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Carter v. Carter Coal Co.

Significance, Citing States' Rights, Court Stymies New Deal Legislation, The Bituminous Coal Conservation Act


James Walter Carter


Carter Coal Co.

Petitioner's Claim

That the Bituminous Coal Conservation Act of 1935, part of President Franklin Roosevelt's New Deal, was an unconstitutional intrusion of the federal government into rights reserved for the states under the Tenth Amendment.

Chief Lawyers for Petitioner

Frederick H. Wood, William D. Whitney, Richard H. Wilmer

Chief Lawyer for Respondent

Karl J. Hardy

Justices for the Court

Pierce Butler, Charles Evans Hughes, James Clark McReynolds, Owen Josephus Roberts, George Sutherland (writing for the Court), Willis Van Devanter

Justices Dissenting

Louis D. Brandeis, Benjamin N. Cardozo, Harlan Fiske Stone


Washington, D.C.

Date of Decision

18 March 1936


By a vote of 6-3, the Court struck down the act, holding that the Commerce Clause of Article II of the Constitution does not grant Congress the right to regulate commercial activities and labor relations.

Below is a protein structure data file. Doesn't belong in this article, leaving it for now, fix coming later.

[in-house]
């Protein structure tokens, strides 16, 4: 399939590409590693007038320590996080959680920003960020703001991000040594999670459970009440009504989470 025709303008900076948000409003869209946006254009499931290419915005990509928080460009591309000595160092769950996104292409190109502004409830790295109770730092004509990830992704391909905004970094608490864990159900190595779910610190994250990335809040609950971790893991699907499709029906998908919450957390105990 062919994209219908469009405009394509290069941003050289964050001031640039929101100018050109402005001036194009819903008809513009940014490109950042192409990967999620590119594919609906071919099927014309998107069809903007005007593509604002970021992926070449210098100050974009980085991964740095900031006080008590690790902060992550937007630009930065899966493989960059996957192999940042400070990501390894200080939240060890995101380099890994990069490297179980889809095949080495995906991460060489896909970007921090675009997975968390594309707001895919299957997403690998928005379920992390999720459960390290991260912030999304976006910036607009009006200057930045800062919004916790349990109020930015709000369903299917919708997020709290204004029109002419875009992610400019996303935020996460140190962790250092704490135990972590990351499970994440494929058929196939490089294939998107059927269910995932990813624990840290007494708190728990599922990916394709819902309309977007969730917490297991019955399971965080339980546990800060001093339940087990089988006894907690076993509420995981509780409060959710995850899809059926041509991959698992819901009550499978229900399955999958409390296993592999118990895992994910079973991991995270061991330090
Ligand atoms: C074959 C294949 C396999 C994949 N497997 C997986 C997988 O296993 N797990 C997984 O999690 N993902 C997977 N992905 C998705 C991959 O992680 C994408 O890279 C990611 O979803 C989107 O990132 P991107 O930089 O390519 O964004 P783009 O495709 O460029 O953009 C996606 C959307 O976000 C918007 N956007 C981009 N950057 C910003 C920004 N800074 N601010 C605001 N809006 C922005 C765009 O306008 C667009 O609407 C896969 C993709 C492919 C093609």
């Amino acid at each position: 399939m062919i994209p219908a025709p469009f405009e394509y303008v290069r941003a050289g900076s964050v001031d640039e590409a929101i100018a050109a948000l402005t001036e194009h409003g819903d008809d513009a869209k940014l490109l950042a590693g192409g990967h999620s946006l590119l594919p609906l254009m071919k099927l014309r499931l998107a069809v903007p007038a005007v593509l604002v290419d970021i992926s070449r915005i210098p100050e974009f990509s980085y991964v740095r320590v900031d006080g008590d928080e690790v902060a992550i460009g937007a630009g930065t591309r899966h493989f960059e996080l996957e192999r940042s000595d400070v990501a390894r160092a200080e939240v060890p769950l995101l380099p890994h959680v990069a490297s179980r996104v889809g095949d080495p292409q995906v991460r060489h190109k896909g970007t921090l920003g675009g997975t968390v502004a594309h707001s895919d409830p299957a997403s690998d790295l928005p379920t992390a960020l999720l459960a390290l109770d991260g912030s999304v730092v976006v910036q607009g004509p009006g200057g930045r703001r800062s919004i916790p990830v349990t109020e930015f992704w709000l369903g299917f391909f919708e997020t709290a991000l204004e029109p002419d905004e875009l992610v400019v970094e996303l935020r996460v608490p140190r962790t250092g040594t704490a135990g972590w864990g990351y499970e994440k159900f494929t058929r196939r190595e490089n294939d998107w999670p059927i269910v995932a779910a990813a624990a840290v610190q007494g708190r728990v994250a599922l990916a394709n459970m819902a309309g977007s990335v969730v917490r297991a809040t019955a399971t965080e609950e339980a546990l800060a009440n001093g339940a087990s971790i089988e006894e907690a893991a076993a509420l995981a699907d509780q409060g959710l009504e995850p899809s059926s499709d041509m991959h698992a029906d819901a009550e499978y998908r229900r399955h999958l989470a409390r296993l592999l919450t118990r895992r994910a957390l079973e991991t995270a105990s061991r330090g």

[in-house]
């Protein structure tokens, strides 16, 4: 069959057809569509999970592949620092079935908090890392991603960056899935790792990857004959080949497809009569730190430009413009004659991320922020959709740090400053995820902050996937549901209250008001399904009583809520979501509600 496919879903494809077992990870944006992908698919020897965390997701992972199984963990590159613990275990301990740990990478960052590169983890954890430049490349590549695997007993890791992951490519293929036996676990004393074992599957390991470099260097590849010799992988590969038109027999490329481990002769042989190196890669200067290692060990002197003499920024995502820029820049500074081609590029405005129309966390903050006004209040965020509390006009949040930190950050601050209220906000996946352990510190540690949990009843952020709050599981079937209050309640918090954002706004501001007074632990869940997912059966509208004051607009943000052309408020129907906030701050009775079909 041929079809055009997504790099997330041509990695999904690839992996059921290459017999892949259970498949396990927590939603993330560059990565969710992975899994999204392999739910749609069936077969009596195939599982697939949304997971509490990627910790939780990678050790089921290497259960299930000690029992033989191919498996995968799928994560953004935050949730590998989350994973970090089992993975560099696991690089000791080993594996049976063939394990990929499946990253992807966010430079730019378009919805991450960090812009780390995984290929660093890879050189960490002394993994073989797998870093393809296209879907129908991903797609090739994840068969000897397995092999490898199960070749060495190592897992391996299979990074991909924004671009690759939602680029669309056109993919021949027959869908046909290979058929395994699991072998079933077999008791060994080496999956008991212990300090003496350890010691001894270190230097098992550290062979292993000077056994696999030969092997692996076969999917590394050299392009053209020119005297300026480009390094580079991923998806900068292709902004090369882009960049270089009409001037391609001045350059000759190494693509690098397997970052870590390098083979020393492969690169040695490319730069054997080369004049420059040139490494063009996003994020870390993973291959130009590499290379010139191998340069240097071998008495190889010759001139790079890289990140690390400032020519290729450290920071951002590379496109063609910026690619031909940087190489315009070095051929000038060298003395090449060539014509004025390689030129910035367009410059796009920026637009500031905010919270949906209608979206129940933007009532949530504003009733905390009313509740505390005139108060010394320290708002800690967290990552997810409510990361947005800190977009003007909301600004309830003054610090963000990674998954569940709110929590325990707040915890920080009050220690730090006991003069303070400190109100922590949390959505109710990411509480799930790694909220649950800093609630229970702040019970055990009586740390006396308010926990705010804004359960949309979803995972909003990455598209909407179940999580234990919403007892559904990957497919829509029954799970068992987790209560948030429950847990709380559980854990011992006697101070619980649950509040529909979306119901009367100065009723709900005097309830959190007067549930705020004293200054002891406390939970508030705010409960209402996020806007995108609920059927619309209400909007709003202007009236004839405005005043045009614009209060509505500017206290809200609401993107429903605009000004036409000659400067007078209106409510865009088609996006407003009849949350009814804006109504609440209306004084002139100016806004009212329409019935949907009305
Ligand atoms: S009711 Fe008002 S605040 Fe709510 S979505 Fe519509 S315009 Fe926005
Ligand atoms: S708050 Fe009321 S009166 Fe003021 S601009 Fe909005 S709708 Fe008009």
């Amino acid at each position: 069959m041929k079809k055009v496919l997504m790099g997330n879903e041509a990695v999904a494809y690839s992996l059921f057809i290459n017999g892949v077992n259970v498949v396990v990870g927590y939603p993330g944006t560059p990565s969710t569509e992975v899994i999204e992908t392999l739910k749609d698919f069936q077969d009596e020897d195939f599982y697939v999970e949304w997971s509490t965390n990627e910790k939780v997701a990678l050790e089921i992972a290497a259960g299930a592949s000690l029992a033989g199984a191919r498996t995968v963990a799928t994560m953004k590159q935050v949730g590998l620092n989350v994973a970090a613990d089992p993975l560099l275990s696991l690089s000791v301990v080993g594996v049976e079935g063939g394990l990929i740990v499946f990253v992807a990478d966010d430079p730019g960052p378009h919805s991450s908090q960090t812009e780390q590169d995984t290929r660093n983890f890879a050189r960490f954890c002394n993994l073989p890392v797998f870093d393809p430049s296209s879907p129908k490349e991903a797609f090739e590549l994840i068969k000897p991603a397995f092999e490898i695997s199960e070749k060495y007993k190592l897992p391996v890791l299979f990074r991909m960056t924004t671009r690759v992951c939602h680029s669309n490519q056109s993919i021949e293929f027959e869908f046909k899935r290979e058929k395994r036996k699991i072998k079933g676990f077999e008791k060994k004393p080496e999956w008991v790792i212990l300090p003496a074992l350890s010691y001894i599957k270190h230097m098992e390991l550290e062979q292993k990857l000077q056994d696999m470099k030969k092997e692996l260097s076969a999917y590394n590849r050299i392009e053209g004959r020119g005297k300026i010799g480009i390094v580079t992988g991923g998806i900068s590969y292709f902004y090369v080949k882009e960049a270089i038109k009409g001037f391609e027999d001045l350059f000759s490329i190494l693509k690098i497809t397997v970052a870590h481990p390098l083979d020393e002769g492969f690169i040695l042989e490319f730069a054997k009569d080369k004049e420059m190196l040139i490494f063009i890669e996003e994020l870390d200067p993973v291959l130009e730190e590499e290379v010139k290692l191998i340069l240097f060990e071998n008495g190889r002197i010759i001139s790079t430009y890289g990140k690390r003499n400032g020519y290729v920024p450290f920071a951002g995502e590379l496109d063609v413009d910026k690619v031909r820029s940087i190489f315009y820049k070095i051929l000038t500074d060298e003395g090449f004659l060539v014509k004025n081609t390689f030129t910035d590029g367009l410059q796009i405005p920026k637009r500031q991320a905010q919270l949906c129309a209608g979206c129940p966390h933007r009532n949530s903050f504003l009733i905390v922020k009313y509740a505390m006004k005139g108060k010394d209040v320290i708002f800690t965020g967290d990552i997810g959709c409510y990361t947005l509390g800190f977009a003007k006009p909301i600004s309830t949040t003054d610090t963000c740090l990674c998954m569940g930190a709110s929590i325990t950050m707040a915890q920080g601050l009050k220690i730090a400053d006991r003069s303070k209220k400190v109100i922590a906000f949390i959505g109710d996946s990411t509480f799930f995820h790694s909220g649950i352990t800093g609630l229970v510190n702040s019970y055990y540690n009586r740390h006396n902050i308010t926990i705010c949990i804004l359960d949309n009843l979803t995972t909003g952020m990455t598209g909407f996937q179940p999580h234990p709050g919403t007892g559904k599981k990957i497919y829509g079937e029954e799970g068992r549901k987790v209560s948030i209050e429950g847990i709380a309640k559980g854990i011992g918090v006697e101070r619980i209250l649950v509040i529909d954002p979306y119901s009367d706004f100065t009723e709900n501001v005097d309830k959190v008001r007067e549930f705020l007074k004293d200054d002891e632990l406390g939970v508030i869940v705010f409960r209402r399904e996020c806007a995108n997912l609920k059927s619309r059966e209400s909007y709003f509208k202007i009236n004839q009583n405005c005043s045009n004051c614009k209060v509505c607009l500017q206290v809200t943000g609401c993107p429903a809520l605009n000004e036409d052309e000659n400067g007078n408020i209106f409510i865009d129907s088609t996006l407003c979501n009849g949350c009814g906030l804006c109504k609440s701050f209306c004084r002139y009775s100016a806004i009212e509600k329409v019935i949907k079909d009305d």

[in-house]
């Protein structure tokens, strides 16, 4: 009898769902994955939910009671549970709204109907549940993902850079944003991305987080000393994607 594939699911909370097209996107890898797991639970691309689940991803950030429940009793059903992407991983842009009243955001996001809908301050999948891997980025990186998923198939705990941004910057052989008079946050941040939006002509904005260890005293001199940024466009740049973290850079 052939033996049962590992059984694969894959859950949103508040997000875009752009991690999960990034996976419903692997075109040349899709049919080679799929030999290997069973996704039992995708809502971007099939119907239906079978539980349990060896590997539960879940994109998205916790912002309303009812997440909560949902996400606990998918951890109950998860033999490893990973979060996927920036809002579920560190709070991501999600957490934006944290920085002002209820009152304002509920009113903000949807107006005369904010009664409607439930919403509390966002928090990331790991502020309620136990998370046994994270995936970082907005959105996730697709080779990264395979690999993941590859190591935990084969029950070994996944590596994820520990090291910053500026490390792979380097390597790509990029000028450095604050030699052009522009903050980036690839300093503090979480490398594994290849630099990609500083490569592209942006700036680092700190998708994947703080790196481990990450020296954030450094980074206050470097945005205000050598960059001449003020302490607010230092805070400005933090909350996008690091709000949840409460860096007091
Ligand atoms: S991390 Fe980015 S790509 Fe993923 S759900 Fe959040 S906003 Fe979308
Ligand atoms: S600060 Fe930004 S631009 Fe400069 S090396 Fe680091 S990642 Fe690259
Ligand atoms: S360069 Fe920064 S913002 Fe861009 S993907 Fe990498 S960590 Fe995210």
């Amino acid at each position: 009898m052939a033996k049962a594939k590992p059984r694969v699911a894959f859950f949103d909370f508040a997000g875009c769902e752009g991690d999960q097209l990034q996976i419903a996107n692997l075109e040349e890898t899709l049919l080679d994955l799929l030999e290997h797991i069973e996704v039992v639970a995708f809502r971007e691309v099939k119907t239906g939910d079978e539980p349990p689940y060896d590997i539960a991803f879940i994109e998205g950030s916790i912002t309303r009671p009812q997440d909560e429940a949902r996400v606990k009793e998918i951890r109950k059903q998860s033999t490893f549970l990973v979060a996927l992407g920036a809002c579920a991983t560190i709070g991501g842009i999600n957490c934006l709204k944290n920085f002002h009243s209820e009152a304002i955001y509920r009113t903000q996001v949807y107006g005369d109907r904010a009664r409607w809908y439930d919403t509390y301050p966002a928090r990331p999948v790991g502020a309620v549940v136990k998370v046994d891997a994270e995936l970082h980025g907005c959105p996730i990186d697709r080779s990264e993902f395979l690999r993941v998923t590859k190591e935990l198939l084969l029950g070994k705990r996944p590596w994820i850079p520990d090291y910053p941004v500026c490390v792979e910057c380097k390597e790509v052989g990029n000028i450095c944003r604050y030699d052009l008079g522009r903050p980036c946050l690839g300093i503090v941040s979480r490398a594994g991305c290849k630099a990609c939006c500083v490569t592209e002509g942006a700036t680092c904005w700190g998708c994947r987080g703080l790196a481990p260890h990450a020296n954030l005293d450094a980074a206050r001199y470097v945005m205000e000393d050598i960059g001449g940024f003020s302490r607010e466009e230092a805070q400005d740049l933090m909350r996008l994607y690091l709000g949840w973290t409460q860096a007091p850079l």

Related Cases

  • Schechter Poultry Corp. v. United States, 295 U.S. 495 (1935).
  • National Labor Relations Board v. Jones & Laughlin Steel Corp., 301 U.S. 1 (1937).

Further Readings

  • Benson, Paul Revere. The Supreme Court and the Commerce Clause, 1937-1970. New York: Dunellen, 1970.
  • Leuchtenburg, William Edward. The FDR Years: On Roosevelt and His Legacy. New York: Columbia University Press, 1995.
  • Redish, Martin H. The Constitution as Political Structure. New York: Oxford University Press, 1995.

Additional topics

Law Library - American Law and Legal InformationNotable Trials and Court Cases - 1918 to 1940